The discovery of a severed human ear found in a field leads a young man on an investigation related to a beautiful, mysterious nightclub singer and a group of psychopathic criminals who have kidnapped her child.
A Victorian surgeon rescues a heavily disfigured man who is mistreated while scraping a living as a side-show freak. Behind his monstrous facade, there is revealed a person of intelligence and sensitivity.
In the far future, a duke and his family are sent by the Emperor to a sand world from which comes a spice that is essential for interstellar travel. The move is designed to destroy the duke and his family, but his son escapes and seeks revenge as he uses the world's ecology as one of his weapons. Written by
John Vogel <firstname.lastname@example.org>
Contrary to popular rumors, David Lynch made no other version besides the theatrical cut. However, a television version was aired in 1988, in two parts, totaling 186 minutes including a "What happened last night" recap, and second credit roll. Lynch disavowed this version, and had his name removed from the credits, being credited as Alan Smithee instead. This version (without recap and second credit roll) has occasionally been released on DVD as 'Dune: Extended Edition'. Additionally, several longer versions have been spliced together. See more »
(Extended version only) The shots of the Reverend Mother Mohiam traveling to Caladan to test Paul are reused shots of Jessica and Paul being taken into the desert by their captors after the Harkonnen attack on the palace. At one point you can see them both lying on the ground behind the pilots. See more »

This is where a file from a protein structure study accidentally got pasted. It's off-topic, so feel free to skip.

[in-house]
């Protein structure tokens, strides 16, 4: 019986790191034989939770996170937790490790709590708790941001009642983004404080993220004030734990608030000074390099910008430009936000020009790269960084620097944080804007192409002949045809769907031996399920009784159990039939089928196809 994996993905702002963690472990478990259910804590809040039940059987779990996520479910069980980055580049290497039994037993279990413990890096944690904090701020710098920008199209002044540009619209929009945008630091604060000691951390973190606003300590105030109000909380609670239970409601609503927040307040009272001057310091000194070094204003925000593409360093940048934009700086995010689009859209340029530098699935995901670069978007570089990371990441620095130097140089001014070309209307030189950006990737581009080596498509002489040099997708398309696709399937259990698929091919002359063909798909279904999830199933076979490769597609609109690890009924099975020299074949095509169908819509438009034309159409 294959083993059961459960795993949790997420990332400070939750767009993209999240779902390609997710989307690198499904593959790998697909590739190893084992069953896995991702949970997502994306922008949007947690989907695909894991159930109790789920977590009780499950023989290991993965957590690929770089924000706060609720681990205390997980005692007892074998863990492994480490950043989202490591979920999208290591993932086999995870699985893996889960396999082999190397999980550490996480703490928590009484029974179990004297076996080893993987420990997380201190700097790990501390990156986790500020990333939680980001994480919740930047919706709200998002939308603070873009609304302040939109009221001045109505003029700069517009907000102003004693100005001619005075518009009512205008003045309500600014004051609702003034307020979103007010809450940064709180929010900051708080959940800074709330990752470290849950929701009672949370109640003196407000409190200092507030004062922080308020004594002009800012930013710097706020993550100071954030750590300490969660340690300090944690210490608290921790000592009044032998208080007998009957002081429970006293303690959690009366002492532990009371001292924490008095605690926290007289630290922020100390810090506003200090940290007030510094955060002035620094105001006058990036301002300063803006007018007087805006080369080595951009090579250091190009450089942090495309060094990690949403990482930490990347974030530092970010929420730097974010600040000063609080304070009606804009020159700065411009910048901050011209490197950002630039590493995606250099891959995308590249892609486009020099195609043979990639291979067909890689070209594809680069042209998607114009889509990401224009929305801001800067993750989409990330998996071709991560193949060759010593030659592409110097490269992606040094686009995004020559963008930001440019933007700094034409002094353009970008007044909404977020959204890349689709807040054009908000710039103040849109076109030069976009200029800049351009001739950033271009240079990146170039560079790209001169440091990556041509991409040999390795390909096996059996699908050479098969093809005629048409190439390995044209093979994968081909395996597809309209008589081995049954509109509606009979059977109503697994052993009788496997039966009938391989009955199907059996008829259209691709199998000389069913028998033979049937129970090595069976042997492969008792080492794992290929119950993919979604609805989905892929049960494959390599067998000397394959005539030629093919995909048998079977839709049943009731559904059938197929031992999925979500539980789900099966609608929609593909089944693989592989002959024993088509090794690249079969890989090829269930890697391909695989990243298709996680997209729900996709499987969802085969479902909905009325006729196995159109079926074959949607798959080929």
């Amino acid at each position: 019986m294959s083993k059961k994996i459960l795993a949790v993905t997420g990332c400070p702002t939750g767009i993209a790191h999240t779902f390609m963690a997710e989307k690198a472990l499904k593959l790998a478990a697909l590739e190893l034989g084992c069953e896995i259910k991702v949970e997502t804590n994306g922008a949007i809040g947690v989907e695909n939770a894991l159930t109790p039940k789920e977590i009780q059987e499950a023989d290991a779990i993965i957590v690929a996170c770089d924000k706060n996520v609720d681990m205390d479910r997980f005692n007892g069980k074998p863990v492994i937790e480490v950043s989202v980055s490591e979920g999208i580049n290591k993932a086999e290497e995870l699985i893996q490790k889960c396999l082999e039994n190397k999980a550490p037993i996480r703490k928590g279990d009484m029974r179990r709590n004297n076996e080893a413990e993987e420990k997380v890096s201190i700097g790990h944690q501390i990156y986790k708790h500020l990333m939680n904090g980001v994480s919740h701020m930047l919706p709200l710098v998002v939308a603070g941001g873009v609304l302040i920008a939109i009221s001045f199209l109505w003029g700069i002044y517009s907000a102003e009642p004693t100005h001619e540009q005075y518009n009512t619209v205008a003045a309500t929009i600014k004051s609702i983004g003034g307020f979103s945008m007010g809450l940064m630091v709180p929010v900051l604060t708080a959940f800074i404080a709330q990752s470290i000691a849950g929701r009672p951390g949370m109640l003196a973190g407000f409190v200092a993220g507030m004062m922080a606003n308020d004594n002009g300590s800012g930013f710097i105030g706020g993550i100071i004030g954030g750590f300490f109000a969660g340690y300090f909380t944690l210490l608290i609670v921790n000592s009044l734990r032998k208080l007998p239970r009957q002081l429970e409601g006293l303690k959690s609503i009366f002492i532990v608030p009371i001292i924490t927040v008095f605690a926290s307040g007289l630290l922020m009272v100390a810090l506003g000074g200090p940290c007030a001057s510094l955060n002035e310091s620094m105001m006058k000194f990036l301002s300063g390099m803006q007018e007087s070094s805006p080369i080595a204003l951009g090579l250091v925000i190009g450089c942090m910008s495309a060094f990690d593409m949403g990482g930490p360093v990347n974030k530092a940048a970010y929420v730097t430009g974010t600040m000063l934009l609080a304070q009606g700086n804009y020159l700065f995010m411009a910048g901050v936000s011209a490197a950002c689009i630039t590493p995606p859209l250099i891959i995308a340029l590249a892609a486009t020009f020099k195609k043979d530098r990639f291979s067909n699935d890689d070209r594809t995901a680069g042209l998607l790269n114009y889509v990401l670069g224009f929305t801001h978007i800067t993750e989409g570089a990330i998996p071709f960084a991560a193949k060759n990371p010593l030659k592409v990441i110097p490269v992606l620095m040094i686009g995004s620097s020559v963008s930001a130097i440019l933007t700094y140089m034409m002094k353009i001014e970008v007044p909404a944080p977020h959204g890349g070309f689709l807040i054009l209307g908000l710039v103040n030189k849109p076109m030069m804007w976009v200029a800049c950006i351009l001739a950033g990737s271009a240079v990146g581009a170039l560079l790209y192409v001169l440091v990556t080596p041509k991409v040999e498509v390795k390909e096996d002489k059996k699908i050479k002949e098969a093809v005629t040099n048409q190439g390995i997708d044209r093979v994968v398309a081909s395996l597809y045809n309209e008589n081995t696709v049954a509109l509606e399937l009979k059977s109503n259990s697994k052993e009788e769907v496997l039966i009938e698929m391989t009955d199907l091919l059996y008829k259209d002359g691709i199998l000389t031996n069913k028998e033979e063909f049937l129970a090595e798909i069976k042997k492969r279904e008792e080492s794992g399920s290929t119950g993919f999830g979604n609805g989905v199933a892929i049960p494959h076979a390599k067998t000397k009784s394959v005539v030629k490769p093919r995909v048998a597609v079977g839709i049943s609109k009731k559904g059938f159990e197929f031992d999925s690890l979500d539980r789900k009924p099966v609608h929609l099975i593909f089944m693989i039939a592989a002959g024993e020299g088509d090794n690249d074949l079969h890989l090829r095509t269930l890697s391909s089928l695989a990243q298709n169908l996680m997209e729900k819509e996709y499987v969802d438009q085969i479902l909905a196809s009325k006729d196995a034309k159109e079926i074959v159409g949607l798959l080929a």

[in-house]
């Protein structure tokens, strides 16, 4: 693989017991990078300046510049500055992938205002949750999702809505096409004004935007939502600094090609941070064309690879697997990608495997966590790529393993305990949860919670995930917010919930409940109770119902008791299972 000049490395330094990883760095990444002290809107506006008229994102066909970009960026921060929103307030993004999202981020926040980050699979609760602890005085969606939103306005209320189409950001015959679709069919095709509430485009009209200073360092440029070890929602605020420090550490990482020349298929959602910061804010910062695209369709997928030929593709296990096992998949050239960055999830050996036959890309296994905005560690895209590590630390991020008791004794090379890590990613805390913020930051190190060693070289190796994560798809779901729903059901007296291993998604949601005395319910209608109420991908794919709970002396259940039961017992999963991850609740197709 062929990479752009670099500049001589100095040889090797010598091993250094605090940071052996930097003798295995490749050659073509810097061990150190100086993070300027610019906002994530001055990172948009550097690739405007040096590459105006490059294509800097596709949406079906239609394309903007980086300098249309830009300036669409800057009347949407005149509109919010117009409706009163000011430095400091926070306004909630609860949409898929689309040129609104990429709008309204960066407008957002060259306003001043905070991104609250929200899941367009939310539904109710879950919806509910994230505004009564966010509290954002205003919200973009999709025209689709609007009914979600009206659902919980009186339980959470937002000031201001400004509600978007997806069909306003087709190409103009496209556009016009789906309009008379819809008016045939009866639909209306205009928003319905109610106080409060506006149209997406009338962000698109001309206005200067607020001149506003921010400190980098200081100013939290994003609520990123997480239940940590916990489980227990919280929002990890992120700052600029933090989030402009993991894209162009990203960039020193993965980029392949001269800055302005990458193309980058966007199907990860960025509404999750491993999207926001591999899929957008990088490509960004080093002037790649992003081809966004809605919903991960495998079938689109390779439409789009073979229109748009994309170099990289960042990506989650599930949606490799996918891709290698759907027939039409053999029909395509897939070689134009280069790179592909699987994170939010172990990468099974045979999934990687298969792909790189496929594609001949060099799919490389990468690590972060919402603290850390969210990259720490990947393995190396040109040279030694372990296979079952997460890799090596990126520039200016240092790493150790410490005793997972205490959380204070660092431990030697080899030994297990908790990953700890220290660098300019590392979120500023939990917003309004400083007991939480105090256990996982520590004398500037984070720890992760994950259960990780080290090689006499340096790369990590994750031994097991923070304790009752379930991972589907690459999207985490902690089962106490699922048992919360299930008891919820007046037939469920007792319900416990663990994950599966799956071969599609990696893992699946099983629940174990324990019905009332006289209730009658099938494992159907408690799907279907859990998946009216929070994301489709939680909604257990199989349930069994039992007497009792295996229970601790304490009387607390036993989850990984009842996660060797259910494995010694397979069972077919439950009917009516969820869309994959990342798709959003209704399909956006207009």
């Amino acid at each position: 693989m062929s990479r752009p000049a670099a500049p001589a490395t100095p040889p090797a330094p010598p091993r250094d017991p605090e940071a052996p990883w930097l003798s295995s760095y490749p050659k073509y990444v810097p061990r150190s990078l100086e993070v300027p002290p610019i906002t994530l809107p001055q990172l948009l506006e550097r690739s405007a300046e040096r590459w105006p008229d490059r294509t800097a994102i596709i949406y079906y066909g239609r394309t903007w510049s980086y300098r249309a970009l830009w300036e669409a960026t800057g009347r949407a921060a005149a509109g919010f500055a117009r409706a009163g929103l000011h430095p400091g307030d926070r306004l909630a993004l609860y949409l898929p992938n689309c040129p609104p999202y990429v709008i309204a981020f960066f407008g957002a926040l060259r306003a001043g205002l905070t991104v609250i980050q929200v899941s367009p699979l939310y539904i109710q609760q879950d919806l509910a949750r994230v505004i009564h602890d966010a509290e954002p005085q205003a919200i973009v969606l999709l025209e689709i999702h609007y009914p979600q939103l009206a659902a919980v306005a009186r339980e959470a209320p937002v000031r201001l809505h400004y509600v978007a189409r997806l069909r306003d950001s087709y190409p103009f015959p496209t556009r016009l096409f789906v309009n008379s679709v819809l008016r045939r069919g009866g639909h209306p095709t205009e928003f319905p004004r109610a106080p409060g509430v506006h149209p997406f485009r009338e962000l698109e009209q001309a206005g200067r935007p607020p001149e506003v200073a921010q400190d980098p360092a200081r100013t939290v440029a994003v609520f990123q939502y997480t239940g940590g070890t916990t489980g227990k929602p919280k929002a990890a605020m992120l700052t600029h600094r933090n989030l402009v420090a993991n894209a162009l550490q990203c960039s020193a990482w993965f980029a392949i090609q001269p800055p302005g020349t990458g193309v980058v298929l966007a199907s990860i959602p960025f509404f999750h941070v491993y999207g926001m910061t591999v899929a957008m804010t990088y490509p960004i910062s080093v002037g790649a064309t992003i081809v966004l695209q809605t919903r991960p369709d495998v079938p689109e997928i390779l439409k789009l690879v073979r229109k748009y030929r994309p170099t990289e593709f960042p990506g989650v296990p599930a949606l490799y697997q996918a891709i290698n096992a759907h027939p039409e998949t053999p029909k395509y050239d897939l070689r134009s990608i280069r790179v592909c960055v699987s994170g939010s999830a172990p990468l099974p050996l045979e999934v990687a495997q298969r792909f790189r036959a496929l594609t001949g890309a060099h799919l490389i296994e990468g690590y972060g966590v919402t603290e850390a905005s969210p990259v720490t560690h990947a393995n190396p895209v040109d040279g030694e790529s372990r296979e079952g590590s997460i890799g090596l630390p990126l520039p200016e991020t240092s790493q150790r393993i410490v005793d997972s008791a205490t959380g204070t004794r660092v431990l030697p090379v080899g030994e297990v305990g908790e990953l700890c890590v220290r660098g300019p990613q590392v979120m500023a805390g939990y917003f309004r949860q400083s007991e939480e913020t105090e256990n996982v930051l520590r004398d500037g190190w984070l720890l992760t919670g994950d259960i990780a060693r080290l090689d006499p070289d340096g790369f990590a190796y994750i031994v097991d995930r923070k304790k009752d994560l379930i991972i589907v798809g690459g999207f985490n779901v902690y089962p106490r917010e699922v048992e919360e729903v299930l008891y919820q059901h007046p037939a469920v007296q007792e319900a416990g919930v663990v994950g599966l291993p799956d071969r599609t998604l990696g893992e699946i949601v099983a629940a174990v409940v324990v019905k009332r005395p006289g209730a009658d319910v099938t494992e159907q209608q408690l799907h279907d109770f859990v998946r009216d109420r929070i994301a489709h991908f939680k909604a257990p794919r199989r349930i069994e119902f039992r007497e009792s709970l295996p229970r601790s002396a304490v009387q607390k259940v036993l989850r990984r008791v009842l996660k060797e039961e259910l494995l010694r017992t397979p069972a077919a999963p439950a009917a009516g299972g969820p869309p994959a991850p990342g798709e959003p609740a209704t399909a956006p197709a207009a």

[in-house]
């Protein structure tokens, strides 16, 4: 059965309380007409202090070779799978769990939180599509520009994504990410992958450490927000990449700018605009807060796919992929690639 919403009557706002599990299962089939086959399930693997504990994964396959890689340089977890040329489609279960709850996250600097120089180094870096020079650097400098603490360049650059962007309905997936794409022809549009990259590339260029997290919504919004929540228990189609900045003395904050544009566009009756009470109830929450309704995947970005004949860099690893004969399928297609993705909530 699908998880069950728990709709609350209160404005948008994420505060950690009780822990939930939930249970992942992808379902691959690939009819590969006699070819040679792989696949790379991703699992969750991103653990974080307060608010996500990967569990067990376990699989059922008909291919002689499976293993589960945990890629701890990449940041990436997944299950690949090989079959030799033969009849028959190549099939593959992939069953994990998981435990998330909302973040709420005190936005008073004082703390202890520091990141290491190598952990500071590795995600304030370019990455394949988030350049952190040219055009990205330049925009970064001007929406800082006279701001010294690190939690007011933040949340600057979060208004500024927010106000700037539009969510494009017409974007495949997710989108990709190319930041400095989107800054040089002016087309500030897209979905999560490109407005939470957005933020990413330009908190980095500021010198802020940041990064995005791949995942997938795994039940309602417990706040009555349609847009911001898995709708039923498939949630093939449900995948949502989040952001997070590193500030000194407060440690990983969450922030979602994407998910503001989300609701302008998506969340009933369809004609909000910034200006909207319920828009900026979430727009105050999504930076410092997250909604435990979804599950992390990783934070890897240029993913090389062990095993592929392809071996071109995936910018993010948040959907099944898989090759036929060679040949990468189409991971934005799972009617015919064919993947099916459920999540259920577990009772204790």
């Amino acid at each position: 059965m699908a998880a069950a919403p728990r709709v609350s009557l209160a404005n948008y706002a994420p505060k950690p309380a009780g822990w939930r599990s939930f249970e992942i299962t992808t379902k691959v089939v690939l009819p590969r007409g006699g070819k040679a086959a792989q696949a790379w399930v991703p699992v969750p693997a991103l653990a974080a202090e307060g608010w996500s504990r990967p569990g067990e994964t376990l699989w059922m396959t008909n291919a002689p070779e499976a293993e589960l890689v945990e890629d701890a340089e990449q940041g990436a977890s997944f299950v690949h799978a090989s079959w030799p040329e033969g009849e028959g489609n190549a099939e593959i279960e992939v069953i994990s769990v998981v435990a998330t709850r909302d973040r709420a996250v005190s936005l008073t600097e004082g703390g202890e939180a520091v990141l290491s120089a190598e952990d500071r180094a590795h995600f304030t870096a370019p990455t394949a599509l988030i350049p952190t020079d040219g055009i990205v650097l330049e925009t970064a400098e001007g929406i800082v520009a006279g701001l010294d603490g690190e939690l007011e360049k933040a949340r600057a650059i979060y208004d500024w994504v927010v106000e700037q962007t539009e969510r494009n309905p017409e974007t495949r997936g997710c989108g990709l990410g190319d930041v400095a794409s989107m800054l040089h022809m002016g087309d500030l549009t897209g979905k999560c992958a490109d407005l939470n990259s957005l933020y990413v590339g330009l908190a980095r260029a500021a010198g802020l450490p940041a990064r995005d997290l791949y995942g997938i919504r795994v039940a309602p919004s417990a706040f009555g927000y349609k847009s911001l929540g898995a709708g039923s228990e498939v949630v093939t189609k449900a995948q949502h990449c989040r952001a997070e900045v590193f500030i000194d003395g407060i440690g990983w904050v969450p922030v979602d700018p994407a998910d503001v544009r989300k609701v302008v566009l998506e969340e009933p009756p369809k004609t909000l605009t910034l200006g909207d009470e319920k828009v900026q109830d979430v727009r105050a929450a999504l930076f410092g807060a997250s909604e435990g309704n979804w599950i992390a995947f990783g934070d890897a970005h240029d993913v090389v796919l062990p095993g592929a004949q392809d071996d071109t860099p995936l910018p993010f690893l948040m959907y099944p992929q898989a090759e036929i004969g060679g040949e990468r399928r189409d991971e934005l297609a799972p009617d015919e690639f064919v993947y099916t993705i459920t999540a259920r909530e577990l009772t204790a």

A beginning is a very delicate time. Know then, that it is the year 10191. The known universe is ruled by the Padisha Emperor Shaddam IV, my father. In this time, the most precious substance in the Universe is the spice melange. The spice extends life. The spice expands consciousness. The spice is vital to space travel. The Spacing Guild and its navigators, who the spice has mutated over four-thousand years, use the orange spice gas, which gives them the ability to fold space. That...
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This Film Is Dedicated To Federico de Laurentiis See more »
Over the years, I have come to the understanding that there are two schools of though here. Some people absolutely hate this movie and other absolutely love it. I'm of the latter school, regularly enjoying Lynch's twisted take on the late Herbert's fantastic story. The story follows the House Atreides on a planetary move to the spice mining world of Arakis. With it, comes the power struggle and life and death situations commonly associated with political struggle.
Dark and interesting, Lynch has managed to capture all of Herbert's story and mix it with some of his sick and twisted ideas. A must watch for Lynch and Herbert fans.
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